a poor girl raised in working
class Los Angeles,
I never would have believed I'd be a successful adviser
to people with wealth. Our family conversations about
money were limited to arguments about scarcity and failure.
Now, at age 50, a recovering Marxist/radical feminist
with a rusty left brain, I am delighted to be continually
challenged and rewarded in my work as a socially responsible
investment adviser. I have learned so much and received
so many gifts from my clients.
years ago, when I took this position, I worried with my
activist friends that I would fail, sell-out, or be consumed
by jealousy. One wise friend, herself on-staff of a large
progressive foundation, assured me that I would confront
and resolve many of my conflicts about money if I stuck
with the job. She was right.
in my career, a woman came to see me who had lived simply
all her life. Now her mother had just left her nearly
a million dollars (received through a second marriage.)
For our first several meetings, this woman sat in my office
clutching a stuffed animal from our toy box, often crying
as she shared her family history about money and her anxieties
about understanding the processes of managing wealth.
By allowing her the time she needed, we eventually developed
an extremely functional and solid working relationship.
Time. In the traditional sales community (which
includes investment management) there is constant pressure
to sell, sell, sell. Inheritors have shown me that is
an inhumane way to make a living, AND it doesn't work
for them. I have let go of those traditional and ultimately
unsatisfying pressures and have learned to respect each
this client needed help with estate planning and taxes.
Had I only given her the names of a good lawyer and accountant,
she probably would have taken months to call them. Instead,
at her request, I referred her to a counselor who specialized
in inherited wealth issues. It took only one session for
her to get clear on how to structure her will and trusts.
Compassion. By giving her the name of a counselor,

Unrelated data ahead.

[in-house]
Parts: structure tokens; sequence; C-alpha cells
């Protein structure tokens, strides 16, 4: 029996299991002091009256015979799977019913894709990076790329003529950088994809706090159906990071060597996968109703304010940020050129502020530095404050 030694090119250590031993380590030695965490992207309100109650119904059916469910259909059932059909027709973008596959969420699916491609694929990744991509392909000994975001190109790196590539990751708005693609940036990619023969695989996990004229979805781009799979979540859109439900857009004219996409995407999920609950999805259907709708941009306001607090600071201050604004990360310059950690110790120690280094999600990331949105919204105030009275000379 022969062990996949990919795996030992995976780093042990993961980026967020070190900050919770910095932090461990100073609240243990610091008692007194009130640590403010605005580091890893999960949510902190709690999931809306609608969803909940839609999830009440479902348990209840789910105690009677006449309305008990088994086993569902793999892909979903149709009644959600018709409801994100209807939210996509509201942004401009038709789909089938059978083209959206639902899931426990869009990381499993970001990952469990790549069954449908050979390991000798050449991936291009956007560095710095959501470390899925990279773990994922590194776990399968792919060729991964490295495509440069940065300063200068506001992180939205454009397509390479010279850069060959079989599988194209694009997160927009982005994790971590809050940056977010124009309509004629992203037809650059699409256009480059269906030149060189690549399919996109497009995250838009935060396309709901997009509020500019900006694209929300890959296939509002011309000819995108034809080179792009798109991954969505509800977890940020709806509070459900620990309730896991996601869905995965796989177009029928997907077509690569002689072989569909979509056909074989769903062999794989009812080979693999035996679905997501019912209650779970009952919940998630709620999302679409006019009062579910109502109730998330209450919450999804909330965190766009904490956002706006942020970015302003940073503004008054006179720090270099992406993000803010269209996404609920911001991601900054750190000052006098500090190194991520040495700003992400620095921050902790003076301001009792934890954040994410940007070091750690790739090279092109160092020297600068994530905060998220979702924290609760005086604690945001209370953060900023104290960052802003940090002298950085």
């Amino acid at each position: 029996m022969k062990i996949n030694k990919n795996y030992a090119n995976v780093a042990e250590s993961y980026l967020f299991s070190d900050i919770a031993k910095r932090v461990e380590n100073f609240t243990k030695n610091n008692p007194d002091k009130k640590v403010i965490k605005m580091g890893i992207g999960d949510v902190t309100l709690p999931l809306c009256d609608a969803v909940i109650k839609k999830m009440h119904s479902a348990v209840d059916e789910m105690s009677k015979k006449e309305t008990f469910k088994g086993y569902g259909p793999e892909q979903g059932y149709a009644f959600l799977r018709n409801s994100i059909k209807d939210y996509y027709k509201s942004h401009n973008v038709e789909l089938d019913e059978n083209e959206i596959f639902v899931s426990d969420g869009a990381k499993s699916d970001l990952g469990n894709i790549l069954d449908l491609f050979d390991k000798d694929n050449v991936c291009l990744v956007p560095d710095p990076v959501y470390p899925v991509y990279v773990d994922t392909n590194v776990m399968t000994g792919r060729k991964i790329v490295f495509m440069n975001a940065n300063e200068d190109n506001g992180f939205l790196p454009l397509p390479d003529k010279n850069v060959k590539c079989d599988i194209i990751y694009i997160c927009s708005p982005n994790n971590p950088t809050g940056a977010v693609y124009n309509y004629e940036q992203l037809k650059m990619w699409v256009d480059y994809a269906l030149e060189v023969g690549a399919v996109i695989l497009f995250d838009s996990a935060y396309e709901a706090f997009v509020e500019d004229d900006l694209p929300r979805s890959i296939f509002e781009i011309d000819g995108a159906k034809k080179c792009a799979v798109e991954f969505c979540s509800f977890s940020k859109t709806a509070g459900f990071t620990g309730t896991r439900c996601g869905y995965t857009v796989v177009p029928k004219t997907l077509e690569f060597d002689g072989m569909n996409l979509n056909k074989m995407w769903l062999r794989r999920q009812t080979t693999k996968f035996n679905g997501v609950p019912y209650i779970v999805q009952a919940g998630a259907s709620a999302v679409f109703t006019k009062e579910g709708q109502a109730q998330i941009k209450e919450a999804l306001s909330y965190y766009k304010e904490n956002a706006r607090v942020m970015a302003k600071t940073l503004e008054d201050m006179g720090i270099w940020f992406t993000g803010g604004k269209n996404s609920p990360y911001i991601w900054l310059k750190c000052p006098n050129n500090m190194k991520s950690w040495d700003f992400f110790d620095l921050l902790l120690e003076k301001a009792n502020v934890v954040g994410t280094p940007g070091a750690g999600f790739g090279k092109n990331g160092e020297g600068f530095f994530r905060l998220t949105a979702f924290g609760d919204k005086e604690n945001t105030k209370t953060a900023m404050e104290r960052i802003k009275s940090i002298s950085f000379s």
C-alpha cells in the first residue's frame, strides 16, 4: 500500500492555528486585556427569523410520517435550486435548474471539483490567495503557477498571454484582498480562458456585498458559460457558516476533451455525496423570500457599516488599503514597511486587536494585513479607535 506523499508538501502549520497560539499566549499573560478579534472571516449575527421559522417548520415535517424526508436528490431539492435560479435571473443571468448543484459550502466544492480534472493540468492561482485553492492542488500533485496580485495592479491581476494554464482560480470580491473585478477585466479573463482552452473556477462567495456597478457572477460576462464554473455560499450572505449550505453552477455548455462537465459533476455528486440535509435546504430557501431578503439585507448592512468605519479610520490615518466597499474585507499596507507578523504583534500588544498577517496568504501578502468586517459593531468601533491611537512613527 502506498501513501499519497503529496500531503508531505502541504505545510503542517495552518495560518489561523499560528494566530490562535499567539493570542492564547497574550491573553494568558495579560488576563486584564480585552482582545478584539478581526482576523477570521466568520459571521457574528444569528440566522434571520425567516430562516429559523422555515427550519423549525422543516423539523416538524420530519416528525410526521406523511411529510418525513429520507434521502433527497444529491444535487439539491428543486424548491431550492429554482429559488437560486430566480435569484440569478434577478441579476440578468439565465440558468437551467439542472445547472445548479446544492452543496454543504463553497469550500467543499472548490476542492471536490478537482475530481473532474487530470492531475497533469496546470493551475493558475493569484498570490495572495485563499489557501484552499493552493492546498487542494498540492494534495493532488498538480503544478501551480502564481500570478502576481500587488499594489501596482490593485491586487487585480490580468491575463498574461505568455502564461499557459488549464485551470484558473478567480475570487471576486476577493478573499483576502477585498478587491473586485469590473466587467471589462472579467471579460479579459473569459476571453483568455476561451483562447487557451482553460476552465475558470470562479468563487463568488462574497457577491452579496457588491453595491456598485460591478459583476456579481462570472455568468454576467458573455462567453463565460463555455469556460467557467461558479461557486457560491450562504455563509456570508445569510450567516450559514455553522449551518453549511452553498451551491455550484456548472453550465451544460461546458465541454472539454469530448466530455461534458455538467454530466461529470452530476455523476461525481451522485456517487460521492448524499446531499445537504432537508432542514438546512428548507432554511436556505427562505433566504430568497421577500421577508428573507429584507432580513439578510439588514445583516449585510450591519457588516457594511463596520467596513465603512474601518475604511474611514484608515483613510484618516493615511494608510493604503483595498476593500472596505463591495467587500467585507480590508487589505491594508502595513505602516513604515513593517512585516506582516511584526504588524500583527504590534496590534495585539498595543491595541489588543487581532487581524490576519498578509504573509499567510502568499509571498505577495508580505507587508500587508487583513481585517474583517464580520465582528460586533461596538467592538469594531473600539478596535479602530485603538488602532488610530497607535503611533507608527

I acknowledged that her difficulties were REAL (in contrast
to the sarcastic "I wish I had your problems" that people
with wealth so often hear.) It has been tremendously expanding
for me to let go of my resentment, fear, and jealousy,
to see inheritors as people facing problems no easier
or harder than mine, and to appreciate the unique and
painful challenge of drowning in money.
year later, this same client and I were having lunch.
During a long walk along the river, we decided to tell
each other our biggest fear about our professional/friend
relationship. Her biggest fear was that my knowledge of
her wealth would be used to wound her when she was least
expecting it. Was I jealous? What a great question! After
some thought I was able to answer that no, I did not begrudge
her good fortune, and I felt no urge to criticize, judge
or gossip. I now had the experience under my belt to realize
people with wealth weren't inherently happier or sadder
was my biggest fear? Gulp. My biggest fear, I explained,
was that I would make an error in her account, and she
would talk badly about me all over town without me knowing
it. She laughed, and remarked that mistakes were human,
and it would never occur to her to complain to others
before talking to me. We were both so relieved to have
had this conversation. Three months later a small cash
flow problem was detected in her account and I felt quite
safe in calling to explain the problem and how we had
solved it. True to her word, my client appreciated the
information and did not criticize me or my firm.
I am learning that the best client relationships
are forged by each participant being as human and honest
as possible. Due to my own fears and stereotypes, I had
mistakenly assumed it was unsafe to be genuine when working
with wealthy people. My openness with this client has
helped me to be more real with all my clients.
not a counselor and can't afford endless time for extensive
"hand-holding", but regular short updates from clients
on their successes and struggles enable me to do a better
job of responding to their financial needs. As a working
class woman, I take great pleasure in doing my job well.
I want inheritors to know that when they take the risk
and effort to teach me how to best work with them, it's
a tremendous gift to me.
incredibly grateful that I get to work in this compassionate,
ethical realm. I appreciate being paid well for my labor,
but the true rewards of this work come from my emotional
and spiritual growth.
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